Friday, 1 October 2010

Cross-cultural reflections on the mirror self-recognition test

The performance of young children on the 'mirror self-recognition test' varies hugely across cultures, a new study has shown. This is the test that involves surreptitiously putting a mark on a child's forehead and then seeing how they react when presented with their mirror image. Attempts by the child to touch or remove the mark are taken as a sign that he or she recognises themselves in the mirror. Studies in the West suggest that around half of all 18-month-olds pass the test, rising to 70 per cent by 24 months. Chimps, orangutans, dolphins and elephants have also been shown to pass the test, and there's recent debate over whether monkeys can too.

Tanya Broesch and her colleagues began by taking a simplified version of the mirror self-recognition test to Kenya, where they administered it to 82 children aged between 18 to 72 months. This version of the test involved a small, yellow post-it note rather than a red splodge, and children weren't given the usual verbal prompts such as 'who's that in the mirror?'. Amazingly, just two of the children 'passed' the test by touching or removing the post-it note. The other eighty children 'froze' when they saw their reflection - that is they stared at themselves but didn't react to the post-it note.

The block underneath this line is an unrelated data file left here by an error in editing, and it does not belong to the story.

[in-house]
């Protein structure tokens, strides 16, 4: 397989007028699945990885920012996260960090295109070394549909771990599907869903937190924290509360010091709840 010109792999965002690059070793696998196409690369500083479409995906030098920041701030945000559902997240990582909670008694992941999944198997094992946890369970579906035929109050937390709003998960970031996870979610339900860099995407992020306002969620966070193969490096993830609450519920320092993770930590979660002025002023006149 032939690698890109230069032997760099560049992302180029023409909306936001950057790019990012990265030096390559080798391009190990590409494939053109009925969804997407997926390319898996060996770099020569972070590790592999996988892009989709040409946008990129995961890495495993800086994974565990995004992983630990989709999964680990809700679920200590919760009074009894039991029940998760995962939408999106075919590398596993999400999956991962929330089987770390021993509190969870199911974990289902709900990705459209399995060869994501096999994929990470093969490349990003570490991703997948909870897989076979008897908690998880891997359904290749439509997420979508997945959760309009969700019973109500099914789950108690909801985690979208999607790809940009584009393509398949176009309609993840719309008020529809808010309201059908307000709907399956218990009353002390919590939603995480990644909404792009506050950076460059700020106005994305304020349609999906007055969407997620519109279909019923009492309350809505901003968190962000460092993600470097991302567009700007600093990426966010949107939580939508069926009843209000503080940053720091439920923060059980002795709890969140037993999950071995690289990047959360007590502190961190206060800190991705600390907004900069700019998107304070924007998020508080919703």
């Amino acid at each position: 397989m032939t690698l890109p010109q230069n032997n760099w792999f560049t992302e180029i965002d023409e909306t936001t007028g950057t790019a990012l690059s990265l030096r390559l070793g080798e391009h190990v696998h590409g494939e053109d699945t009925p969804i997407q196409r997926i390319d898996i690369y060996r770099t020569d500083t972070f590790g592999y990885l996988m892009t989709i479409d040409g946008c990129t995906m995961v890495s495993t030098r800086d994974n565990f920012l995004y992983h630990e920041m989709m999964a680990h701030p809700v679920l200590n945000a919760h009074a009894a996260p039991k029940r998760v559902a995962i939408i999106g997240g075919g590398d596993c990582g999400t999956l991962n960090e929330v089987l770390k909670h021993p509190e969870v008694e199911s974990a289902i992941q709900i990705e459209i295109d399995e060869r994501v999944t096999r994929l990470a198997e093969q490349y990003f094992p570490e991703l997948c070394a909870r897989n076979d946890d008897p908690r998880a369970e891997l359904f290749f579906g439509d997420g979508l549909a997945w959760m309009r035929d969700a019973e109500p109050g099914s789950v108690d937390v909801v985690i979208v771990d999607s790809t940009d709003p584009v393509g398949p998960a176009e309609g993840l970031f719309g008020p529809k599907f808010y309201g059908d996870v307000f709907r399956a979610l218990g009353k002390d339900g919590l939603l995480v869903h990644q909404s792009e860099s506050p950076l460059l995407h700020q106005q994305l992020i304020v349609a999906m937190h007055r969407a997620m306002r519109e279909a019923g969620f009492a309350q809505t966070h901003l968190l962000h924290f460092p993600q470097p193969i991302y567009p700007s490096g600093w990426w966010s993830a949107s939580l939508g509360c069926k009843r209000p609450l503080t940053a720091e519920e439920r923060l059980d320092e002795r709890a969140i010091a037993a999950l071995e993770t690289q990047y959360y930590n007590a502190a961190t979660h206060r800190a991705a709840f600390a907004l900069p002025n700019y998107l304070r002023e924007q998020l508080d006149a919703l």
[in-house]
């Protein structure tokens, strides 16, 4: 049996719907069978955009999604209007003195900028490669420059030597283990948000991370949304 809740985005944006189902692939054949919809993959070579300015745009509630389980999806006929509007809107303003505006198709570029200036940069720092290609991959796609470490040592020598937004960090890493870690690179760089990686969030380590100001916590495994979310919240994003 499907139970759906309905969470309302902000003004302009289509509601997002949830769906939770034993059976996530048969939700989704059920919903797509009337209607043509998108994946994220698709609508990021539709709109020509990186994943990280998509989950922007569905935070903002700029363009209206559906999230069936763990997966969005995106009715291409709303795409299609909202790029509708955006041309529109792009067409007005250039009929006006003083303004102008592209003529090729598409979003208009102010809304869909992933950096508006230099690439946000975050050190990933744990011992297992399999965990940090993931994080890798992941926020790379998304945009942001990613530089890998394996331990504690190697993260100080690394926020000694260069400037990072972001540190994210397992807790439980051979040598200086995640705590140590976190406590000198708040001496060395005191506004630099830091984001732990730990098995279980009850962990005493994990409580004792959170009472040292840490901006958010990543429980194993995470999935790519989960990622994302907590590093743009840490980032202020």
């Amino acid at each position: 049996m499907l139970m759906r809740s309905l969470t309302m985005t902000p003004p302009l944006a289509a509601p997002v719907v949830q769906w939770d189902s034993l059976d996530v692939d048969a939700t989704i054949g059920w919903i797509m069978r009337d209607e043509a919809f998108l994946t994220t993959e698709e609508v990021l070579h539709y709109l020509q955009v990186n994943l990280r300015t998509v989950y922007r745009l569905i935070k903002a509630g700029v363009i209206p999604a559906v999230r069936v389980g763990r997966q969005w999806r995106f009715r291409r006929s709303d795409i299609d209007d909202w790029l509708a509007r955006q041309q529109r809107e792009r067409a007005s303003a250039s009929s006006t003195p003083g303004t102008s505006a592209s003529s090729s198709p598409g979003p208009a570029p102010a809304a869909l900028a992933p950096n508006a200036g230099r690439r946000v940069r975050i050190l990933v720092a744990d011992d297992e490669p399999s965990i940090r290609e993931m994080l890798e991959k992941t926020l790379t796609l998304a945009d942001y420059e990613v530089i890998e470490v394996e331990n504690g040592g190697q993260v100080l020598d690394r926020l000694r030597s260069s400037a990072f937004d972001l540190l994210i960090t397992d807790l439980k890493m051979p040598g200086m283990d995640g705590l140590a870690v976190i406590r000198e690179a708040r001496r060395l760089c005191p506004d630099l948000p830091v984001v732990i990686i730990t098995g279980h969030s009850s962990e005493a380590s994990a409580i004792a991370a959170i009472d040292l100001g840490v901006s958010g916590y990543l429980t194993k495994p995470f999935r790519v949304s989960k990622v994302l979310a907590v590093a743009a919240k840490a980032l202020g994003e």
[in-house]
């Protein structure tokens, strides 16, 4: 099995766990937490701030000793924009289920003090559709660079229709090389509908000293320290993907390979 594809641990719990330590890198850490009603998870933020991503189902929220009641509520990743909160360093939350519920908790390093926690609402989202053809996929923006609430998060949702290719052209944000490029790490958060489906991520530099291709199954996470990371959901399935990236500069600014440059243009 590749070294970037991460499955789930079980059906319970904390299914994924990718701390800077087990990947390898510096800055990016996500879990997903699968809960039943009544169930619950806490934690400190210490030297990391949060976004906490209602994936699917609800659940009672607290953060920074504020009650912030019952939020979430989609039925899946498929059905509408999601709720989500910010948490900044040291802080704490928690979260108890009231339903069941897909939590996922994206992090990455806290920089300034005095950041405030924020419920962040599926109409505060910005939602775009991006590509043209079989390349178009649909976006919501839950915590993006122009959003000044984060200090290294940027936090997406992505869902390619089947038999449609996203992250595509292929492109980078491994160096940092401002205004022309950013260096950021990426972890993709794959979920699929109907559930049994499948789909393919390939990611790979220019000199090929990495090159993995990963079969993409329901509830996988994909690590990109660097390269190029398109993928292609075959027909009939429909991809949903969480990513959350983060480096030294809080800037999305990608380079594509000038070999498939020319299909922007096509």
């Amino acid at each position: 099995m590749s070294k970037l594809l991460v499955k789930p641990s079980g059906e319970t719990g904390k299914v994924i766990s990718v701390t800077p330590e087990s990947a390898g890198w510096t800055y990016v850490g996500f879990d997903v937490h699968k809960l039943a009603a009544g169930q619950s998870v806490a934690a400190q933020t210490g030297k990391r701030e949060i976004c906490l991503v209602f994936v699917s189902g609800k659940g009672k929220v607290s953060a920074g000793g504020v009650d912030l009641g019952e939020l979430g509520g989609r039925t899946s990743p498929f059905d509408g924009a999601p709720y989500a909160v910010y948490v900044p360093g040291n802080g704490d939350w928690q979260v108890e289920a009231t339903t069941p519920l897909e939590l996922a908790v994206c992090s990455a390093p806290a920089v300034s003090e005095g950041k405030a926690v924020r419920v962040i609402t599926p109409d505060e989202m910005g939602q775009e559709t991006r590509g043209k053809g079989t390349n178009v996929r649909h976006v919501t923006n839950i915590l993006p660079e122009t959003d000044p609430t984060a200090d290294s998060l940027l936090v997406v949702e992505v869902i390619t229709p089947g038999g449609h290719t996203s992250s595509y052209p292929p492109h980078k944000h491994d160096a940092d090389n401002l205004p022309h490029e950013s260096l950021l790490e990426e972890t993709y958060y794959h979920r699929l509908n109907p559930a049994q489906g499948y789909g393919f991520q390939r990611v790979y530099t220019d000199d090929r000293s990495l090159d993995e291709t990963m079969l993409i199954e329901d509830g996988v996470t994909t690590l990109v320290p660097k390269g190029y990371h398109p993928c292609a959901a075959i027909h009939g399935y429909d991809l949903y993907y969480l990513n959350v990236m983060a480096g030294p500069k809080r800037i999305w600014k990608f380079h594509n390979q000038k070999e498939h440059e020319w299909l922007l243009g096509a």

Next, Broesch and her team took their test to Fiji, Saint Lucia, Grenada, Peru, Canada and the USA, where they tested 133 children aged between 36 to 55 months. The performance of the North American children was in line with past research, with 88 per cent of the US kids and 77 per cent of the Canadians 'passing' the test. Rates of passing in Saint Lucia (58 per cent), Peru (52 per cent) and Grenada (51 per cent) were significantly lower. In Fiji, none of the children 'passed' the test.